In 1958, Pacific Great Eastern finished their line to Dawson Creek from the Pacific coast. This and new highways in the area syphoned traffic from NAR. In 1964, CN opened their isolated (from other CN lines) Great Slave Lake Railway from a junction on the NAR near Peace River to mines in the sub-Arctic region. This added considerable lead and zinc ore traffic to the NAR. Nevertheless, trains were infrequent on the NAR. With 923 route miles, NAR required just 21 diesels. The diesel fleet consisted of 10 GP9’s, 7 GMD1’s, and 4 SD38-2’s. To put that into perspective, the busy Clinchfield Railroad required nearly five times as many locomotives to run less than a third of the mileage.

In 1980, Canadian Pacific sold their half of NAR to Canadian National and on the first day of 1981, NAR operations were folded into CN.

Brand/Importer Information:
Athearn's history began in 1938, when its founder-to-be, Irvin Athearn, started an elaborate O scale layout in his mother's house. After placing an ad selling the layout, and receiving much response to it, Irv decided that selling model railroads would be a good living. He sold train products out of his mother's house through most of the 1940s. After becoming a full-time retailer in 1946, Irv opened a separate facility in Hawthorne, California in 1948, and that same year he branched into HO scale models for the first time.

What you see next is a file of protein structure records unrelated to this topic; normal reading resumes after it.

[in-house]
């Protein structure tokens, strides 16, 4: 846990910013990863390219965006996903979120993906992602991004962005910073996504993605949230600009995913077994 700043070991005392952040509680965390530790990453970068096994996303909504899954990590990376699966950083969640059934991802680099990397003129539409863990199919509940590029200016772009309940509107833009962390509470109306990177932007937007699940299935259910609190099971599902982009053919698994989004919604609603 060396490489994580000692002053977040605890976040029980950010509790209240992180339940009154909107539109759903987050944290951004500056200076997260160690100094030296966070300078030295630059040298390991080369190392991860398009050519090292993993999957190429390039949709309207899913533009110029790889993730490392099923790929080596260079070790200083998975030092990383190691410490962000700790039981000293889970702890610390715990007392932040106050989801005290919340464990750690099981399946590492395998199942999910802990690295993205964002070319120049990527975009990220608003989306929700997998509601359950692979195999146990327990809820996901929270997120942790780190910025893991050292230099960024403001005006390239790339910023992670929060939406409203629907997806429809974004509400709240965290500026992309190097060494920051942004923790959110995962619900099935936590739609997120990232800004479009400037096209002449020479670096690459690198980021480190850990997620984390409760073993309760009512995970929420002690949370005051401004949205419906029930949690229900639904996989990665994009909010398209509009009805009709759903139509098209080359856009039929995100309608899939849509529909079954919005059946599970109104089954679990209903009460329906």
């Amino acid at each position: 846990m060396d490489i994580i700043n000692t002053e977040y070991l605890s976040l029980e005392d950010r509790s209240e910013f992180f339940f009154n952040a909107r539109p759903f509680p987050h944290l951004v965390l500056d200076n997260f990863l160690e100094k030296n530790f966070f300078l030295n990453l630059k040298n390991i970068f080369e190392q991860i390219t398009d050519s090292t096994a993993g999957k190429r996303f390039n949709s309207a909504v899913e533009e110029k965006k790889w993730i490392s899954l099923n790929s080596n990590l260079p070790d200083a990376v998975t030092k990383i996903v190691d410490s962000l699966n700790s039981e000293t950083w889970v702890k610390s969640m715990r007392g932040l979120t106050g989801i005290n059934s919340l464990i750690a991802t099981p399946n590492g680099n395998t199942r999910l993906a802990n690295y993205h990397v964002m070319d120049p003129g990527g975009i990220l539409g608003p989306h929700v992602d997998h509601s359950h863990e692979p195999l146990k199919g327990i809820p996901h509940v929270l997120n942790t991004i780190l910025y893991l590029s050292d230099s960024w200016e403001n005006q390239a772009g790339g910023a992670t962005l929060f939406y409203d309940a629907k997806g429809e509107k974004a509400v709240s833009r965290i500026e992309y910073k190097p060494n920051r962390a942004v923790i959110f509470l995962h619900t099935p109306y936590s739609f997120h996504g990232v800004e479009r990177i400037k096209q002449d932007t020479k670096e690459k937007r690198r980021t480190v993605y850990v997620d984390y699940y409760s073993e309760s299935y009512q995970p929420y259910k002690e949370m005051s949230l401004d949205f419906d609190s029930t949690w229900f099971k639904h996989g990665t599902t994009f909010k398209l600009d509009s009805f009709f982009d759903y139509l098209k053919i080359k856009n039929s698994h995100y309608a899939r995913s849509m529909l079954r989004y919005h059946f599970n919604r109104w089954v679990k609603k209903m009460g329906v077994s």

Athearn acquired the Globe Models product line and improved upon it, introducing a comprehensive array of locomotive, passenger and freight car models. Improvements included all-wheel drive and electrical contact. One innovation was the "Hi-Fi" drive mechanism, employing small rubber bands to transfer motion from the motor spindle to the axles. Another was the double-ended ring magnet motor, which permitted easy connection to all-wheel-drive assemblies. Athearn was also able to incorporate flywheels into double-ended drives.